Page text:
- Quite a lot of fat spread across the body, including upper arms and thighs.
- They have quite slim ankles and wrists, which only serves to accentuate the fatter other parts.
- Wide bone structure.
- Slower metabolism.
- Weight gain is easy, though fat loss is difficult.
- Tends to store fat, which hides muscle gains.
Training for the Endomorph:
- Needs more frequent workouts, especially aerobic conditioning.
- Develop a pool of 3-5 effective exercises for each bodypart and from those select 2-3 exercises for each bodypart.
- Train abdominals at the beginning of your workout.
- Do whole body workouts for the first months of training; later try a split type of routine.
- Training goal is to speed up the metabolism, minimise bodyfat.
- Change the training program every second or third workout.
- Don’t be afraid to experiment in your training; frequently try something new and different.
Sets and Reps:
- Each workout must be high intensity, sacrifice poundage’s for minimal rest between sets.
- Do no more than eight sets per body part.
- Use moderate poundage’s. Avoid training with heavy weights and low reps.
- Keep your rep range in the 9-12 range for upper body and 12-25 rep range for legs and calves.
- Keep intensity high and rest between sets to a minimum – no more than 60 seconds.
- Use high-intensity training principles such as burns, iso-tension, continuous tension, supersets, tri-sets, and giant sets principles to help bring out maximum muscle shape and definition.
- Descending sets (where you drop the resistance after you’ve reached muscle failure) also add intensity; use this approach on the last set for a bodypart exercise.
- Train more frequently, but rest at least 48 hours between workouts for same body part.
- With slower metabolism you won’t need as much sleep. Try to get 7.5 hours of sleep per night.
- Aerobic conditioning is a key component to looking good.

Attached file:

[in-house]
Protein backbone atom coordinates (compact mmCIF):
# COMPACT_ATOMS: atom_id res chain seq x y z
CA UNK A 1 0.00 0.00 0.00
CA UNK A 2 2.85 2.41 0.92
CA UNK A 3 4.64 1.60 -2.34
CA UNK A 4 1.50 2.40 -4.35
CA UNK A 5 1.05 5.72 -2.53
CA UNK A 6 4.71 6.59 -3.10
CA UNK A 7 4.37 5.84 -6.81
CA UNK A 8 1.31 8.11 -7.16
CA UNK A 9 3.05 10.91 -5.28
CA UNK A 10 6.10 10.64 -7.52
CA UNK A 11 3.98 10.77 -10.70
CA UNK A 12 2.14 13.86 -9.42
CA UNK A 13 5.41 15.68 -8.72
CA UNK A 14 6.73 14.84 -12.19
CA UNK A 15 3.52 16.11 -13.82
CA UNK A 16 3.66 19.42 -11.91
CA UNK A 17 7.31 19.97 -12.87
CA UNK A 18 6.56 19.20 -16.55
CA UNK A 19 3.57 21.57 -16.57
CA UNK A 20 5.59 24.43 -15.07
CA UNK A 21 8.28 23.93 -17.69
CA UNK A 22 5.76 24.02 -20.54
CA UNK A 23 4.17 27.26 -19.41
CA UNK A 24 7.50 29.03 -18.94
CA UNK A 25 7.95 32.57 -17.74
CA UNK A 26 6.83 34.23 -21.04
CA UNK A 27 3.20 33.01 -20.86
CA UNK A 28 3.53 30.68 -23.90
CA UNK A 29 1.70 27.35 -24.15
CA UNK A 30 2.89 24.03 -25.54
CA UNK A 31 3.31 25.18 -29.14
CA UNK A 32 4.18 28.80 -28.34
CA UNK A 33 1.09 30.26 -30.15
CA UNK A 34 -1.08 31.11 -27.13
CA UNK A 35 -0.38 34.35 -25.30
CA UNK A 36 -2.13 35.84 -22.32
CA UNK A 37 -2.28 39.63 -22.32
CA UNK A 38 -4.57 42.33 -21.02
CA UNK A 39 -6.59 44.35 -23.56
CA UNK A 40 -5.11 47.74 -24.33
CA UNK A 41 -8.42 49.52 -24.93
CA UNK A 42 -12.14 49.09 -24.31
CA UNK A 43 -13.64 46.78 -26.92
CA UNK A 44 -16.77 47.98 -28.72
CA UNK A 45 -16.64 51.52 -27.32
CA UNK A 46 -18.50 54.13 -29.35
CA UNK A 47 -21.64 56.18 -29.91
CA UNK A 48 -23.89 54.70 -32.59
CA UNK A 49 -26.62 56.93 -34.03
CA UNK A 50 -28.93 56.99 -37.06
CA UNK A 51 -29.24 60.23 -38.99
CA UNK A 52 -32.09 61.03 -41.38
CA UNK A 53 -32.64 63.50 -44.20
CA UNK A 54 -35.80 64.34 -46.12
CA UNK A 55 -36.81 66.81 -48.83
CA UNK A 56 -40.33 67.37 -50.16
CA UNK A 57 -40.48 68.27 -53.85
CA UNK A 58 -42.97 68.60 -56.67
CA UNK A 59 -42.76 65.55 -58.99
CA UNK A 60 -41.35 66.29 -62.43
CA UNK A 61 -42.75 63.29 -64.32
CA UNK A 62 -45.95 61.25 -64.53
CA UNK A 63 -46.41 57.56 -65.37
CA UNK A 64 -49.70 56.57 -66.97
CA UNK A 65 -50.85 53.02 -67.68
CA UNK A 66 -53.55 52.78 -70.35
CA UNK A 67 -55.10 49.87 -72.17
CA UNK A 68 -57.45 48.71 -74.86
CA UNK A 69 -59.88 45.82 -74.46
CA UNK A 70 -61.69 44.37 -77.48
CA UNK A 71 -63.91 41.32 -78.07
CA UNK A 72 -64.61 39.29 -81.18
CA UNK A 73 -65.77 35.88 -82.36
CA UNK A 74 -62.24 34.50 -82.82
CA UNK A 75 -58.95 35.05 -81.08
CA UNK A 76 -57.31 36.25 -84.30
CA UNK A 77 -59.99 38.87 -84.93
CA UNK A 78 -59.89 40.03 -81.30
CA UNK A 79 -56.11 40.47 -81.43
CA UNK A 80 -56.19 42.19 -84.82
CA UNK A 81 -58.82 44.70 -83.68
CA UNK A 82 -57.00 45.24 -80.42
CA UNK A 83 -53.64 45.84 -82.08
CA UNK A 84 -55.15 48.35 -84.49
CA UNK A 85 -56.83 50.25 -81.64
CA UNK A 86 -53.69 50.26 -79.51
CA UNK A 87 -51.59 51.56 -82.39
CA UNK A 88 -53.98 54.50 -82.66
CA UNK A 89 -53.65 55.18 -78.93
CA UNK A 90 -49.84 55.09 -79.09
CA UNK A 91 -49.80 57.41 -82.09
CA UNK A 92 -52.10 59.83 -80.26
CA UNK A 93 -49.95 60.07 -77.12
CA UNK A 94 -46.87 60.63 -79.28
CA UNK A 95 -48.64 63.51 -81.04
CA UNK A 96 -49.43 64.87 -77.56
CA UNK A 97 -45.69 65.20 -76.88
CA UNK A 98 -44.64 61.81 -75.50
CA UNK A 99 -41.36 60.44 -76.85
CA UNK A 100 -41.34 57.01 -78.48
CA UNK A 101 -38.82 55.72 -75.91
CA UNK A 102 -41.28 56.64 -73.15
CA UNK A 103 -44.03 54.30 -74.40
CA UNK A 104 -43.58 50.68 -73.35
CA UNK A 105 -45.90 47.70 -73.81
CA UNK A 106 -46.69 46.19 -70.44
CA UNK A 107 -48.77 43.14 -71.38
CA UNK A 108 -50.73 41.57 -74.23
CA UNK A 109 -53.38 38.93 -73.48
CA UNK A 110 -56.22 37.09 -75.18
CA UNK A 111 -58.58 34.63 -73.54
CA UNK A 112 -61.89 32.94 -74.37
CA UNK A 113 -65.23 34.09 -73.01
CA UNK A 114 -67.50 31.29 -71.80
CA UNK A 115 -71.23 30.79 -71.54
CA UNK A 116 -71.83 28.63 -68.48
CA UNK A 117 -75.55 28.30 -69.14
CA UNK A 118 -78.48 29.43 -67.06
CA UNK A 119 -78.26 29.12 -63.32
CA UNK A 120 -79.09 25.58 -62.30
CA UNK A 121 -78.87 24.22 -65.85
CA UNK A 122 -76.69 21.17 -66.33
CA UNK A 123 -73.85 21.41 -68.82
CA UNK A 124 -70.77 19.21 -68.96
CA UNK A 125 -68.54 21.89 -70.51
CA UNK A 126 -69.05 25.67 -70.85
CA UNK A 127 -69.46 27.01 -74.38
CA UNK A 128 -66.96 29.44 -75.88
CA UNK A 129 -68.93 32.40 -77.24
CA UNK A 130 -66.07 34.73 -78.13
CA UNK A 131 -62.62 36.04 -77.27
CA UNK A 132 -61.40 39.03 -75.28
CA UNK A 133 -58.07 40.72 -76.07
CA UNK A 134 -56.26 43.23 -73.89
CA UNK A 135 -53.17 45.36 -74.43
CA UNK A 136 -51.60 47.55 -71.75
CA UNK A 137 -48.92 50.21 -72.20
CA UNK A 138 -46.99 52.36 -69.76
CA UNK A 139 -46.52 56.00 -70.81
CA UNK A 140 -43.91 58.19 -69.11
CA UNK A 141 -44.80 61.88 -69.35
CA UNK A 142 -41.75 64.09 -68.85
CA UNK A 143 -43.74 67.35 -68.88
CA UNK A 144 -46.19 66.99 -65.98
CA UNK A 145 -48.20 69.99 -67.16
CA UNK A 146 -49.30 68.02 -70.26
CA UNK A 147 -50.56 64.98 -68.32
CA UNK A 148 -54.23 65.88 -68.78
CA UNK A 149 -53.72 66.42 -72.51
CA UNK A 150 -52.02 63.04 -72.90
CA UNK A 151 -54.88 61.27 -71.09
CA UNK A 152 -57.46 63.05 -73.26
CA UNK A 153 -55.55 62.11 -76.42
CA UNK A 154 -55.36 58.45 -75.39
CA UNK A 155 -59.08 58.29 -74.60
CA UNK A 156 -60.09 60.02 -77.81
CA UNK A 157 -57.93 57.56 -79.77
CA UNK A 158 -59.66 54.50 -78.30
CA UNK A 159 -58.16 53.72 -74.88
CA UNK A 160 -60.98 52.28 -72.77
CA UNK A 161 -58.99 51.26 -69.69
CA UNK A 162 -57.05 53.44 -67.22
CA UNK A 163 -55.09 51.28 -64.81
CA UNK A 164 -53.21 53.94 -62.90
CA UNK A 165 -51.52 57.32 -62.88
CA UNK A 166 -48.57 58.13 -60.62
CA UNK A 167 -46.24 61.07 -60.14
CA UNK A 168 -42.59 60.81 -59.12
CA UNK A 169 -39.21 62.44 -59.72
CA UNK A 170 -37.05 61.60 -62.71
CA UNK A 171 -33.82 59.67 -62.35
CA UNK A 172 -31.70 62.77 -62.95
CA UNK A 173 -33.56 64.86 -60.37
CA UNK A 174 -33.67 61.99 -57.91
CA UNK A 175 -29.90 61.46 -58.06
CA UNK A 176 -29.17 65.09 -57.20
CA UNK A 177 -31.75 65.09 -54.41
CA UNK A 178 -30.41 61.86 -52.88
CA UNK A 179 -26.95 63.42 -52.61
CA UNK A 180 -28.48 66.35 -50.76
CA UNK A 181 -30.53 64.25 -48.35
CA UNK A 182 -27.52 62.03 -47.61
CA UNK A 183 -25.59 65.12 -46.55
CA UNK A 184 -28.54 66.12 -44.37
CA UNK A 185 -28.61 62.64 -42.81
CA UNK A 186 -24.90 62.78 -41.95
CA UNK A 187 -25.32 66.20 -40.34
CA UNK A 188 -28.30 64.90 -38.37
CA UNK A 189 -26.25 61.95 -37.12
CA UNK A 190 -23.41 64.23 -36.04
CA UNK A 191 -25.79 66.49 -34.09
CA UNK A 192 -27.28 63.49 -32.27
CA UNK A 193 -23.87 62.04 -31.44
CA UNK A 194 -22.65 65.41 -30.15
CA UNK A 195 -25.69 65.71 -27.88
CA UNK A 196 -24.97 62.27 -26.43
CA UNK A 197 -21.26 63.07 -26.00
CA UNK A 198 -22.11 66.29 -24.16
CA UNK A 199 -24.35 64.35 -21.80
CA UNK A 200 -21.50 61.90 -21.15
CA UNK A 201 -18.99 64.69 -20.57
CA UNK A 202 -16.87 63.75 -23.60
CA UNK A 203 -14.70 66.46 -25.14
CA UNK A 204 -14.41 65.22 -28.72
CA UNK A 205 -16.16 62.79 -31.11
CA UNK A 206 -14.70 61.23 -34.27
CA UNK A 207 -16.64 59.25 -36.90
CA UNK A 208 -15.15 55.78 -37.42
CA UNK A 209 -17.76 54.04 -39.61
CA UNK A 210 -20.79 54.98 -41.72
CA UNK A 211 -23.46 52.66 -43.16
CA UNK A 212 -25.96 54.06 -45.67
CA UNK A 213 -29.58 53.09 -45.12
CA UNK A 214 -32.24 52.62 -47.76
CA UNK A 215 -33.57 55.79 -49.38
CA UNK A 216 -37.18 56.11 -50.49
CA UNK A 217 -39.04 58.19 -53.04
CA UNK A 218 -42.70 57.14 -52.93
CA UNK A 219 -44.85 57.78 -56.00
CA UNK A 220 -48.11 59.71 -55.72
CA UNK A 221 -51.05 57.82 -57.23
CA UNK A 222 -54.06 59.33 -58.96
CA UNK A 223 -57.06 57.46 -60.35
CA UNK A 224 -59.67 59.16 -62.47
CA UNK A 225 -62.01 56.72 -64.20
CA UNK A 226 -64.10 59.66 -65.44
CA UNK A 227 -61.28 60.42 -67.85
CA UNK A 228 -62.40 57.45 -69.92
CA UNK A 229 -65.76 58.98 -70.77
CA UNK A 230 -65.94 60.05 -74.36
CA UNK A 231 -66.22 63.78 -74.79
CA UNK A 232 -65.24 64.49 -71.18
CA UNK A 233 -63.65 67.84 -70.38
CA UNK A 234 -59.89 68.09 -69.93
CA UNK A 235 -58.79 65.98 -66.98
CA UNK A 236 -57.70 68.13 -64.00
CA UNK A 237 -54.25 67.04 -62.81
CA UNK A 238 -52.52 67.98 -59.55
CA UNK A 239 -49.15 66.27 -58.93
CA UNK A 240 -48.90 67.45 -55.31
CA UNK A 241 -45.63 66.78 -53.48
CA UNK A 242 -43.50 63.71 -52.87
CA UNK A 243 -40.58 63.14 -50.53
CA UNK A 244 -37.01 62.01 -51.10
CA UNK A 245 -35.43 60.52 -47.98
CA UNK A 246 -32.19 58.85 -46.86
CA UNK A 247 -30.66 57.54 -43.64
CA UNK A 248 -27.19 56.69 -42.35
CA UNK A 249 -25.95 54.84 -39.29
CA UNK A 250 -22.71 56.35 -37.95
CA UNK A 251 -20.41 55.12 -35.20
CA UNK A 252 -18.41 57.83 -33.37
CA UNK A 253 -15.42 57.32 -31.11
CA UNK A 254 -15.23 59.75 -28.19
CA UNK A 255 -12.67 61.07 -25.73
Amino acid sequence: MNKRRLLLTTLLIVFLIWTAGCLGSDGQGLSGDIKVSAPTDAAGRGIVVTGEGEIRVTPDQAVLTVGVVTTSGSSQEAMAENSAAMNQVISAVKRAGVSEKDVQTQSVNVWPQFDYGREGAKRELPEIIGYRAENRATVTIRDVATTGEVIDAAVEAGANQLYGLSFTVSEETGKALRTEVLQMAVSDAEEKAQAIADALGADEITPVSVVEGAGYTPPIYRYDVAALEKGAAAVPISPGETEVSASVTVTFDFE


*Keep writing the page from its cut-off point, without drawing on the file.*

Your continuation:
- Use low or non-impact aerobics such as brisk walking, stationary cycle, and treadmill or stair climber to avoid stress to joints.
- Do a cardio workout a minimum of three ties per week, preferably five for 20 minutes in the target heart rate zone, with a five minute warm up and five minute cool down.
- Keep fat intake low.
- Eat a variety of lean protein in moderation
- Consume dairy products that are nonfat.
- Avoid late night snacking; if you must, have healthy, low fat foods on hand.
- Eating smaller, frequent meals keeps the blood sugar level and metabolism up, and controls the appetite
- Count your daily calories.
- Skip the second helpings; eat slowly.
- Walk away from each meal feeling slightly hungry.
- Eliminate drinking soft drinks and alcohol.
- Participate in a variety of fun aerobic activities to keep the metabolism revved, such as hiking, walking, biking, swimming, racket sports and martial arts.
- Plan on participating in some aerobic activity daily. Make time for rest and relaxation.
- Drink water and lots of it, at least 2.5 liters (80 oz) daily.
When you know which type you are (or which mixture) and diet and exercise correctly for that type, you will make much better progress.
While some women may think that Kate Moss is the ideal, from a fitness view point she really isn't. And many women who tend to be endomorphic will save themselves much suffering by not striving to change themselves into Ectomorphs; it's not going to happen. Conversely a true ectomorph who wishes to be a Sumo wrestler would also be in for a big disappointment.
Your goal should be to look as close as possible to (or stay looking like) a mesomorph. With the correct exercise and diet this can be attainable, and while you may be a bit upset that you have to work hard to look good while the true mesomorph looks that way naturally, at least you will still be fit and look good. And even the mesomorph will find as he/she gets older that some exercise and diet is needed if they want to continue to look good and be fit.